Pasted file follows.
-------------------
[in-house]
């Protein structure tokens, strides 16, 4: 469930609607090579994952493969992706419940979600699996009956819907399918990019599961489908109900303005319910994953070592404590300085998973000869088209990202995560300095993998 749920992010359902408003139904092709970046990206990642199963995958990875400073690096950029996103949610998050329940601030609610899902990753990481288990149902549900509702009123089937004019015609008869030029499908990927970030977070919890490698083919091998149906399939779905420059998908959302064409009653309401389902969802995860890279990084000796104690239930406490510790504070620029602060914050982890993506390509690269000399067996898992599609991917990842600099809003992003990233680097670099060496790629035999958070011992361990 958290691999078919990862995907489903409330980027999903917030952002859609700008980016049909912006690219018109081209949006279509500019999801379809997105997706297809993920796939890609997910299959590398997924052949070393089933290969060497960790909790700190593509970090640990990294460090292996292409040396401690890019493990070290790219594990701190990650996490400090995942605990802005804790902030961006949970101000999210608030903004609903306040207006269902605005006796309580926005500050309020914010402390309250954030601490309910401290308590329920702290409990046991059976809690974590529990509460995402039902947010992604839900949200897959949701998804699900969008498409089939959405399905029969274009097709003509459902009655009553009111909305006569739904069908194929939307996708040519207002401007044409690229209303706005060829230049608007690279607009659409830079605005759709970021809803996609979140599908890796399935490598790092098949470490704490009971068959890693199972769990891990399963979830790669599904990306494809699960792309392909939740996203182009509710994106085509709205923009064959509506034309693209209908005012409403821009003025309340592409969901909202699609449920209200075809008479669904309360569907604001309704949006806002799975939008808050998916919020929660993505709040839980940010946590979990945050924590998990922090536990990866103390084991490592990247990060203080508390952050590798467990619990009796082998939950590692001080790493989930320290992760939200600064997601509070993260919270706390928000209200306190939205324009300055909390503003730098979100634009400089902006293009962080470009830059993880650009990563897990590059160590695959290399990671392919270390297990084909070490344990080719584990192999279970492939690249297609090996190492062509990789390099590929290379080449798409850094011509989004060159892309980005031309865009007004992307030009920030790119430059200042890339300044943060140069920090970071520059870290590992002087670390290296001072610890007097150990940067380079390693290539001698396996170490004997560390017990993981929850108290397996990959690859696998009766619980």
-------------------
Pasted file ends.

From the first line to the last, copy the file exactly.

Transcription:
[in-house]
């Protein structure tokens, strides 16, 4: 469930609607090579994952493969992706419940979600699996009956819907399918990019599961489908109900303005319910994953070592404590300085998973000869088209990202995560300095993998 749920992010359902408003139904092709970046990206990642199963995958990875400073690096950029996103949610998050329940601030609610899902990753990481288990149902549900509702009123089937004019015609008869030029499908990927970030977070919890490698083919091998149906399939779905420059998908959302064409009653309401389902969802995860890279990084000796104690239930406490510790504070620029602060914050982890993506390509690269000399067996898992599609991917990842600099809003992003990233680097670099060496790629035999958070011992361990 958290691999078919990862995907489903409330980027999903917030952002859609700008980016049909912006690219018109081209949006279509500019999801379809997105997706297809993920796939890609997910299959590398997924052949070393089933290969060497960790909790700190593509970090640990990294460090292996292409040396401690890019493990070290790219594990701190990650996490400090995942605990802005804790902030961006949970101000999210608030903004609903306040207006269902605005006796309580926005500050309020914010402390309250954030601490309910401290308590329920702290409990046991059976809690974590529990509460995402039902947010992604839900949200897959949701998804699900969008498409089939959405399905029969274009097709003509459902009655009553009111909305006569739904069908194929939307996708040519207002401007044409690229209303706005060829230049608007690279607009659409830079605005759709970021809803996609979140599908890796399935490598790092098949470490704490009971068959890693199972769990891990399963979830790669599904990306494809699960792309392909939740996203182009509710994106085509709205923009064959509506034309693209209908005012409403821009003025309340592409969901909202699609449920209200075809008479669904309360569907604001309704949006806002799975939008808050998916919020929660993505709040839980940010946590979990945050924590998990922090536990990866103390084991490592990247990060203080508390952050590798467990619990009796082998939950590692001080790493989930320290992760939200600064997601509070993260919270706390928000209200306190939205324009300055909390503003730098979100634009400089902006293009962080470009830059993880650009990563897990590059160590695959290399990671392919270390297990084909070490344990080719584990192999279970492939690249297609090996190492062509990789390099590929290379080449798409850094011509989004060159892309980005031309865009007004992307030009920030790119430059200042890339300044943060140069920090970071520059870290590992002087670390290296001072610890007097150990940067380079390693290539001698396996170490004997560390017990993981929850108290397996990959690859696998009766619980």